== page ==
With his aggressive batting, intelligent medium-pace bowling and brilliant fielding, Cronje was a formidable competitor. The Indians discovered as much when they visited
South Africa in 1992-93 and he took a career-best five for 32 in the opening one-day international, won it with a six with three balls to spare, and conceded only 3.59 an over in the seven-match series. That tour also proved he had the mettle for Test cricket. Going in in the second over at Port Elizabeth, he stayed eight and three-quarter hours (411 balls) until he was last out for 135, the first and highest of his six Test centuries. When Donald took his match haul to 12 wickets, South Africa had their first Test victory of the new era. Cronje's second hundred, 122, came in Colombo the following September to set up South Africa's biggest Test win - an innings and 208 runs - and Sri Lanka's heaviest defeat.
His good form initially held when, the youngest in the side at 24, he was Wessels's vice-captain in Australia in 1994-95. After Wessels broke a finger in the Sydney Test, Cronje took charge on the tense final morning to such effect that Australia, chasing 117 for victory with six wickets in hand, were dismissed for 111; his direct hit to run out Shane Warne from wide mid-off struck a crucial blow. He also took over during the one-day tournament when further injuries forced Wessels home, and at Adelaide became South Africa's second-youngest Test captain, after Murray Bisset in 1898-99. But there was no fairytale: Australia won by 191 runs to square the series.
Wessels was captain again when the two countries resumed hostilities in South Africa, and Cronje wasted no time extracting revenge for Adelaide. In six games in 14 days, he hammered the Aussie bowling for 721 runs: he began with 112 from 120 balls, the higher of his two one-day international hundreds, hit 251, his maiden double-hundred, for Orange Free State and finished with 122 in the First Test, which South Africa won by 197 runs. The double-hundred - next highest score was Gerry Liebenberg's 39 - remained Cronje's best.
This was a period of transition for Australian fast bowling, though. Cronje was given a harder time in England in 1994 and managed only 90 runs in six Test innings as Devon Malcolm and the young Darren Gough exposed a technical weakness against short-pitched bowling directed at his ribs. Spin gave him no such problems, and his armoury against it included a ferocious slog-sweep over mid-wicket, played on one knee. When he made what was then Test cricket's third-fastest fifty, off 31 balls at Centurion in 1997-98, he reached it by hitting Muttiah Muralitharan, the world's best off-spinner, for 4666 off successive balls.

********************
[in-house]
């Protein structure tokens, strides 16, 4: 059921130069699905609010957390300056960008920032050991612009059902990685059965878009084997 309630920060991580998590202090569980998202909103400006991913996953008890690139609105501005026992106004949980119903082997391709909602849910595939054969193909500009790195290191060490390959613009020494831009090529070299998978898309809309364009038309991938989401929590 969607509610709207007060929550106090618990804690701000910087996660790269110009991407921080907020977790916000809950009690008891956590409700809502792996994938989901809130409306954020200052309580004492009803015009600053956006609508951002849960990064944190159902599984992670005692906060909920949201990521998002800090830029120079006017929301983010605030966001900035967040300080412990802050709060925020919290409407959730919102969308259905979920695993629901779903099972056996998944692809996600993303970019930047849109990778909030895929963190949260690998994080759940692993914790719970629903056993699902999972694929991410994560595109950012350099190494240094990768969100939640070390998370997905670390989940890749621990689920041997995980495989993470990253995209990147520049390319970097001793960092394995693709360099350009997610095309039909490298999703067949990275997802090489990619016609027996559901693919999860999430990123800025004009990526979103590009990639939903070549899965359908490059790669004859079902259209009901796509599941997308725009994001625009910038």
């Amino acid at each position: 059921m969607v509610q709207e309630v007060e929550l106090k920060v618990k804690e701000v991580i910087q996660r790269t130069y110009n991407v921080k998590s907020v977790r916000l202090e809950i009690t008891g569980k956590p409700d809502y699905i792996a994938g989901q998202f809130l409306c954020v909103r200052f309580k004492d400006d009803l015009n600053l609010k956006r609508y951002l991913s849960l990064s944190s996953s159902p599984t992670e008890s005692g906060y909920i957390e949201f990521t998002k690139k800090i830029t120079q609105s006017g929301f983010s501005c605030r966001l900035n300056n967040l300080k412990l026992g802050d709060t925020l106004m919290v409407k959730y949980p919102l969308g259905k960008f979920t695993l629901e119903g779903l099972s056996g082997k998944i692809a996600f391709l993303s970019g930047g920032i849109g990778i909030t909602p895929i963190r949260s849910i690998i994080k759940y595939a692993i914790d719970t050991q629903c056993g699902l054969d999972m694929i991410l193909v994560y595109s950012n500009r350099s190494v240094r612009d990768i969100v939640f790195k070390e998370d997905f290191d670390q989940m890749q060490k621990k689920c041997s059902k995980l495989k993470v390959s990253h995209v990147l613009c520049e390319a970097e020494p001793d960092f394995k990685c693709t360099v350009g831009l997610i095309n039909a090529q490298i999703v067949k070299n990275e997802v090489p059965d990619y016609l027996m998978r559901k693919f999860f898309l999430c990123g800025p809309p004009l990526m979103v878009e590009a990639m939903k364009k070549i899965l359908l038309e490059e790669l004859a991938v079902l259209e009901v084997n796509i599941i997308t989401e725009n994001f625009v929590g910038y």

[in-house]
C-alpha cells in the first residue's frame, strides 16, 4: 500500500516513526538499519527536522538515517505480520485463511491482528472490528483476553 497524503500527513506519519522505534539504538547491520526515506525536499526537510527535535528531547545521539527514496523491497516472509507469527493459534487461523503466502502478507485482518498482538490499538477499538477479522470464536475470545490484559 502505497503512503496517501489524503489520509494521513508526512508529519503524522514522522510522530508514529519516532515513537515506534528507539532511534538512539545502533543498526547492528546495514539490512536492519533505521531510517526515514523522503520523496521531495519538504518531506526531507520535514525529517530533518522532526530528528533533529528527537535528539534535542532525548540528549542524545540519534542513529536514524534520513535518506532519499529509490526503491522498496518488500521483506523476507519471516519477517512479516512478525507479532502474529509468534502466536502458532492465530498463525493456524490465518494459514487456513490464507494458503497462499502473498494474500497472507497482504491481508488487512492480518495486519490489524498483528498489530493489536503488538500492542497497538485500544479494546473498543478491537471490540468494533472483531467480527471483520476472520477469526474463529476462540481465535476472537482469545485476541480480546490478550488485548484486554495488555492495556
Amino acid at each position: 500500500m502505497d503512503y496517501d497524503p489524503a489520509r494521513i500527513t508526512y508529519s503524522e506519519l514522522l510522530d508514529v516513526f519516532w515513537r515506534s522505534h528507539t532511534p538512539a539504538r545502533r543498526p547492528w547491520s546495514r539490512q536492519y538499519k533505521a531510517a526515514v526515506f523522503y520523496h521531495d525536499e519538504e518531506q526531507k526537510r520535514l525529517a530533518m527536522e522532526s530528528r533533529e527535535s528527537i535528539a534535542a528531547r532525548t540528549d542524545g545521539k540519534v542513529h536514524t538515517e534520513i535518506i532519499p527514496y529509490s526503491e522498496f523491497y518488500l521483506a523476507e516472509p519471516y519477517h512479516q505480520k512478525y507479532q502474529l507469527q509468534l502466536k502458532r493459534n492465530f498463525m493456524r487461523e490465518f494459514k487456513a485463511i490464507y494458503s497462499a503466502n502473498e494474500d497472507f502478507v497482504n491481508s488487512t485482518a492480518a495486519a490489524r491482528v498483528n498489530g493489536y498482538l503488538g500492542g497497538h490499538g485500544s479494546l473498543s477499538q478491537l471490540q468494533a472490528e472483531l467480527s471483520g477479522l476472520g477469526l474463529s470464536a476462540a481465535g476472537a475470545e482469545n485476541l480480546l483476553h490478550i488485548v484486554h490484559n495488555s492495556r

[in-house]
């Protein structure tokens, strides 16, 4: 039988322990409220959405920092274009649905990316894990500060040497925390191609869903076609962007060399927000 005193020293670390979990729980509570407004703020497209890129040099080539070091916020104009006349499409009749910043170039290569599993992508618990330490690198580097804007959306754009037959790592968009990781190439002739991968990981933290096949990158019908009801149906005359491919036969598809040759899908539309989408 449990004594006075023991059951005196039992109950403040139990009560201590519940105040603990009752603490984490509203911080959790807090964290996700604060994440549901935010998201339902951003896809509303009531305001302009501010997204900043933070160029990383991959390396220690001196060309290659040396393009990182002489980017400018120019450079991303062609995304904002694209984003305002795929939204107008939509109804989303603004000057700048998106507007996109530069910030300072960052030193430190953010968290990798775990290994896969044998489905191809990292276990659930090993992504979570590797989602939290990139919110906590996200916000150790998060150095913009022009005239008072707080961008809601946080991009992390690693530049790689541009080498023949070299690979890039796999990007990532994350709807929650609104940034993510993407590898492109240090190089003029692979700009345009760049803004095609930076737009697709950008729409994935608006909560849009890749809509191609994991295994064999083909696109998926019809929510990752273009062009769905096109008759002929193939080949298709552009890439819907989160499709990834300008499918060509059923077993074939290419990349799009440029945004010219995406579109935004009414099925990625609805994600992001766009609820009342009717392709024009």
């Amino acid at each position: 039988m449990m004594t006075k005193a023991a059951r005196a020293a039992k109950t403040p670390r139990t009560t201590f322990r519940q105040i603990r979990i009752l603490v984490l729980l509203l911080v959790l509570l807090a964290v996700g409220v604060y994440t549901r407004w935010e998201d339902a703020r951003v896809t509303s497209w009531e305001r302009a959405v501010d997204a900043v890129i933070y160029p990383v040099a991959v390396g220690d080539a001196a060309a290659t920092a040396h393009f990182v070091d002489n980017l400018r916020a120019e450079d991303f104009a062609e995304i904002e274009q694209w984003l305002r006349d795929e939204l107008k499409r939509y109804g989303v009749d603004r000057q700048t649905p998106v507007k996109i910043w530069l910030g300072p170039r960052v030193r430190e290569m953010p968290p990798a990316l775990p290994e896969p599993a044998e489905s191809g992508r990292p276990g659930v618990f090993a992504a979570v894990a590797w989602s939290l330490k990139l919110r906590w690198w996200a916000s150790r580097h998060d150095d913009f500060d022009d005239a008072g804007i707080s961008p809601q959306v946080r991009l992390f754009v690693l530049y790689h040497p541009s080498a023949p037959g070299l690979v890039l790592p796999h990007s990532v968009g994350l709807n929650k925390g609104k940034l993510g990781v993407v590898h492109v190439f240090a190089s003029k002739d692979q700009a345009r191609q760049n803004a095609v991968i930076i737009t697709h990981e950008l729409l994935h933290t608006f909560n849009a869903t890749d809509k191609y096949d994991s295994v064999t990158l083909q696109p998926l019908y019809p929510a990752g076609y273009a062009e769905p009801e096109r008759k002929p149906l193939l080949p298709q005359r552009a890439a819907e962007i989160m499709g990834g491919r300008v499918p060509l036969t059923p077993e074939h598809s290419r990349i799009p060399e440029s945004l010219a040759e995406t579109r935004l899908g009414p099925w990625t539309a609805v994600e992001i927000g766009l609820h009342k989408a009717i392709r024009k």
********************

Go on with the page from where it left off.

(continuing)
In 1995, he expunged his unhappy introduction to English conditions by making 1,362 first-class runs at 50.44 in a one-off season for Leicestershire, whose cricket manager Jack Birkenshaw and all-rounder Gordon Parsons, Cronje's brother-in-law since 1991, participated in Orange Free State's triumphs. Among his four hundreds was 213 against Somerset at Weston-super-Mare. But it would take him ten Tests and until 1998 to reach 50 against England, whereupon he did so five times on the trot: 81 in South Africa's win at Lord's, 69 not out at Old Trafford, 126 and 67 at Trent Bridge, and 57 (plus a duck) at Headingley, where England took the series 2-1 with help from some inept umpiring. He was South Africa's top-scorer, with 401 runs at 66.83, but it was generally accepted that his unenterprising captaincy had let the rubber slip away. Instead of penetration he went for strangulation, setting defensive fields for his seam bowlers and encouraging them to bowl wide of off stump: what Bob Woolmer, South Africa's coach, called "aggressive containment".
Yet when Cronje succeeded Wessels in 1994-95, and began the partnership with Woolmer that masterminded South Africa's tactics until the 1999 World Cup, he was welcomed as an adventurous captain; one prepared to gamble. In his first series, against New Zealand in South Africa, he became the first captain since W. G. Grace to win a three-match rubber after being one down. When the teams met again at Auckland in March 1995, Cronje's pre-lunch declaration, setting New Zealand 275 to win in 63 overs, was the catalyst for South Africa's 93-run victory. Something saturnine in his demeanour, however, spoke of arrogance and calculated self-control; his dour expression suggested few concessions to humour or emotion. Yet there were times when the composure snapped.